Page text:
New Zealand jobs: a guide for expats

Gabriela Peratello

Considering a move to New Zealand, to live, work, or settle permanently? You need this guide to jobs for Americans in New Zealand. We’ll cover where to look, what salary to expect, and how to start figuring out the visa or permit you’ll need.

As well as looking at the best jobs in New Zealand for expats, we’ll also cover some practicalities — like how to save money when you relocate, with the Wise Multi-currency Account.

📑 Table of Contents

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Why work in New Zealand as an expat?

It’s safe to say that New Zealand is a pretty popular place for expats the world over. In fact, New Zealand was voted 3rd overall from over 100 different countries in the 2020 HSBC Expat Explorer survey looking at preferred expat destinations¹. That’s as well as coming in 1st for mindset and 2nd for living conditions.

And when it comes to New Zealand versus the US, the New Zealand government makes a strong case for packing your bags — New Zealand shares a common language with the US, and has an equally varied and stunning range of natural scenery. Where New Zealand excels is in offering a strong work life balance, to allow you to get out and actually enjoy the nature on your doorstep, alongside your new, laid back, friendly Kiwi neighbors².

Finding a job from abroad

In most cases, you’ll need a job to get a visa and work permit for New Zealand — and that’ll mean finding a job before you depart. Here are some handy ideas to get your job hunt off to a good start.

Where to find a job?

The best way to find a job will depend to a large extent on the type of work you’re looking for, and your career stage. However, a great place to start would be to browse and search employment websites to get a feel for the positions out there — you can then narrow your search to specific companies, or by using your professional network. Try these sites as a starter:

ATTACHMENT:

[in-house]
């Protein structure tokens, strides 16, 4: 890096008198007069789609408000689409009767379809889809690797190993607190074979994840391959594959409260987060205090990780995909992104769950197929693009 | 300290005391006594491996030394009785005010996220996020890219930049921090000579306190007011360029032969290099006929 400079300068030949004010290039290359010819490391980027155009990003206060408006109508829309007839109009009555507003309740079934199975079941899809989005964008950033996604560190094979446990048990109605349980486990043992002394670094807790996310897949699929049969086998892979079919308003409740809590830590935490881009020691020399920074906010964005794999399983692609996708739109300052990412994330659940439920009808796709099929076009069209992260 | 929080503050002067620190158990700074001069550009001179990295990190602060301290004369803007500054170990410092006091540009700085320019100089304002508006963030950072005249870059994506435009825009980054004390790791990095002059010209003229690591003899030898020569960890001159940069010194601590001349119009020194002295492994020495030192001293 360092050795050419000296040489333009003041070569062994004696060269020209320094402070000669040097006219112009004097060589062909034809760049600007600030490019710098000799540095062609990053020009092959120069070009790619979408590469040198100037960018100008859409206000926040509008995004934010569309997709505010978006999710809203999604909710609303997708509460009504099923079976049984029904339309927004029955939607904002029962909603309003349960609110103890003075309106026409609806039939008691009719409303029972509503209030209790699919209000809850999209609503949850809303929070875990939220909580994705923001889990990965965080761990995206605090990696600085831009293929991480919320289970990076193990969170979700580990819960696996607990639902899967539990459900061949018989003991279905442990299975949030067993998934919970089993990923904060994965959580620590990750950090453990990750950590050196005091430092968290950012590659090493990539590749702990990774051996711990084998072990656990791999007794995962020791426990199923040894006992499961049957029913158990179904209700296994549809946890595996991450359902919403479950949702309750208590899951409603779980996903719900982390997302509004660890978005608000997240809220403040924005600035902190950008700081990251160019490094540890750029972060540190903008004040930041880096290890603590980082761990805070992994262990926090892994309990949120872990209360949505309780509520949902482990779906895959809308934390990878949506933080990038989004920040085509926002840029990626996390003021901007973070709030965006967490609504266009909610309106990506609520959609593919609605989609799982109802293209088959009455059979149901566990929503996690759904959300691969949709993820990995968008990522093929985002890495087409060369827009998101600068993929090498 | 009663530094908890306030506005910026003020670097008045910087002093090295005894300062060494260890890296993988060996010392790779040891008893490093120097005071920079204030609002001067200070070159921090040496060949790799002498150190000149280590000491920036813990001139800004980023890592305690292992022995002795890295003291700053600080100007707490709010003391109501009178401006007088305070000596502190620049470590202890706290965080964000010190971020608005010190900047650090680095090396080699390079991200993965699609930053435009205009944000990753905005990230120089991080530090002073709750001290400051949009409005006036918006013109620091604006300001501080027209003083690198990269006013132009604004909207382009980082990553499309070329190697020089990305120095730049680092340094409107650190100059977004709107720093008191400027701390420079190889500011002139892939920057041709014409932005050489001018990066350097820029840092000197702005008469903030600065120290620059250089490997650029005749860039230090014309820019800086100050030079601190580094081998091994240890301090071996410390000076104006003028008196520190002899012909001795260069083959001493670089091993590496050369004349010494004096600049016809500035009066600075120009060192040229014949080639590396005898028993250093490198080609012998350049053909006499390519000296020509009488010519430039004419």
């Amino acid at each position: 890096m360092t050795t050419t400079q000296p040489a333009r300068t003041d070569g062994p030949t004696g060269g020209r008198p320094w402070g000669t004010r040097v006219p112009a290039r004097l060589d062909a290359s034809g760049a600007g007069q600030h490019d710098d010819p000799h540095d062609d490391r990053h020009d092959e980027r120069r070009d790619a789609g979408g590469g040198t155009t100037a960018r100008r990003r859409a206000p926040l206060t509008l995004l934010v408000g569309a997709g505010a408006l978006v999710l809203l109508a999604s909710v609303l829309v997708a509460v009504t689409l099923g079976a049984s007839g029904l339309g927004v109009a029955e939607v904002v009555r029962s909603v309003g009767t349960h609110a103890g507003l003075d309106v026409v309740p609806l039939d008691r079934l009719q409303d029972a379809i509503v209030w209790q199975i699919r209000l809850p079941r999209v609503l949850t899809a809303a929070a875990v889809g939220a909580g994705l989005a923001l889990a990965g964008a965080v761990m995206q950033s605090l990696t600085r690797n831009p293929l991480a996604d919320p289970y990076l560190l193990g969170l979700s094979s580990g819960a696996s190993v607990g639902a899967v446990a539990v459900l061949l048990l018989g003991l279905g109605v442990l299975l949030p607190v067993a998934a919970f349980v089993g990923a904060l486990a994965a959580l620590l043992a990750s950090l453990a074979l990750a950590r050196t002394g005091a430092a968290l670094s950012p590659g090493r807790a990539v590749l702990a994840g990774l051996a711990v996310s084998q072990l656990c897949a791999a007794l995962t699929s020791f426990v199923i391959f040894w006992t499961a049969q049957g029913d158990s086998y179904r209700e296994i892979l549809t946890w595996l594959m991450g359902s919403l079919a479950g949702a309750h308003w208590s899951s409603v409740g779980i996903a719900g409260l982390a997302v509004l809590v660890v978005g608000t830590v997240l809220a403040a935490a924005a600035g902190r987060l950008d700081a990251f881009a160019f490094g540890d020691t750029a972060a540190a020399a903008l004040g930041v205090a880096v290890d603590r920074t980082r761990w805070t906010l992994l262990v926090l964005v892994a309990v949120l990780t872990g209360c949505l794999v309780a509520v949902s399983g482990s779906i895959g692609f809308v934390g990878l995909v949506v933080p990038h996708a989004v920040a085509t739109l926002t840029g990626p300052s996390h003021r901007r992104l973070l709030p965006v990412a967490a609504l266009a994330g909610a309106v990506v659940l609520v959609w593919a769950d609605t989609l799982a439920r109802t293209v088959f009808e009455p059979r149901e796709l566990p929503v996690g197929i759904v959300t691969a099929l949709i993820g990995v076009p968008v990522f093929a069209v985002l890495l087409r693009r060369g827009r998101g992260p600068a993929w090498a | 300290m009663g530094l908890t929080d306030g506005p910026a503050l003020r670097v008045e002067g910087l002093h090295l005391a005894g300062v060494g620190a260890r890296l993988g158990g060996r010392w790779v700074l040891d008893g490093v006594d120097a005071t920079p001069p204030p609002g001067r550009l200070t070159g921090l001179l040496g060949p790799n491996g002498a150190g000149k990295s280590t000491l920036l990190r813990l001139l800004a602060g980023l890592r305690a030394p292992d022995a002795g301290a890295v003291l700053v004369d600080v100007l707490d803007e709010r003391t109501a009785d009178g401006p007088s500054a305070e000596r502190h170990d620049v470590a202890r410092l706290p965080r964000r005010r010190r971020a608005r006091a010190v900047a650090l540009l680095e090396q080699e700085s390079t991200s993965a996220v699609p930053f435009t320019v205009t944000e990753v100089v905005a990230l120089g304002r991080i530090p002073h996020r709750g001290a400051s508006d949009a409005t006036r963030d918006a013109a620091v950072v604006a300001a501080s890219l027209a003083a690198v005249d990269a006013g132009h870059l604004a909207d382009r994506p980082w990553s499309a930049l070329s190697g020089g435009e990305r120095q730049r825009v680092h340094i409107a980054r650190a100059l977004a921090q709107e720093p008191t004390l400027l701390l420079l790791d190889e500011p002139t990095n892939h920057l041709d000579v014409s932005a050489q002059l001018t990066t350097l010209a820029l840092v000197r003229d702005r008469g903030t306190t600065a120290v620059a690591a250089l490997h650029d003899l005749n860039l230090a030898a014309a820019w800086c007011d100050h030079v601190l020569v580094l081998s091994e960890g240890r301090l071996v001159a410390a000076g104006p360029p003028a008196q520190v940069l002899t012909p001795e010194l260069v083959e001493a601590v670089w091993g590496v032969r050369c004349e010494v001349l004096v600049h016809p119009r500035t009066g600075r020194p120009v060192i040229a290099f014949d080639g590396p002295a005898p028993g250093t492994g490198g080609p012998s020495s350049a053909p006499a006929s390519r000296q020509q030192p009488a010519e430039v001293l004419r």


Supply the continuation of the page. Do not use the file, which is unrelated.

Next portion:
💡 Tips for applying for a job from overseas
  • Update and tailor your resume to each job you apply to
  • Use your professional network, and get in touch with employers directly to maximize your chances
  • Think about how you can capitalize on your international experience to show the employer what you bring to the role

Recruitment agencies

Depending on the type of position you’re looking for, a recruitment agency or headhunter may be a good option. Good recruitment agents can help you navigate an unfamiliar job market, and offer insights into the local area. See if there are any reputable agencies working in your niche in the location you’ve chosen to settle in.

Regional programs for migrants

The New Zealand government has a range of resources and support for migrants, including regional job search assistance and Newcomer Skills Matching Programs. Take a look at the details for your chosen destination city or region³.

Contact the employer directly

Sometimes the direct approach is the best way to land that job. Don’t be afraid to reach out directly to companies you aspire to work for, to ask if there are any open positions. Job vacancies are often filled before they’re even advertised, so making a speculative application can pay off.

New Zealand work visas for foreigners

The New Zealand government has comprehensive, and easy to digest, information about work visas for expats on their website. Check out the full details online⁴ — here’s a basic introduction:

Work permits

New Zealand work visas are offered on a temporary basis but can lead to residence eventually. Various visa types exist to suit different applicants, including essential skills work visas and work to residence visa classes which expressly let you move in the direction of residence in the long run⁵.

Resident visas

Applicants under the age of 55 can look at residence visas under the skilled migrant or residence from work visa categories. If you have a resident status you can live and work indefinitely in New Zealand and access public services there as you may at home.

Working holiday visas

If you’re aged between 18 and 30 years old, and have at least 4,300 NZD to fund your trip, you can apply for a 12 month working holiday visa⁶. This entitles you to study and work, as well as taking a break in New Zealand.

Wondering if you can apply for the holiday visa? Check our currency converter below

Tip: you can edit the amounts on the calculator.

New Zealand’s skills shortage for foreigners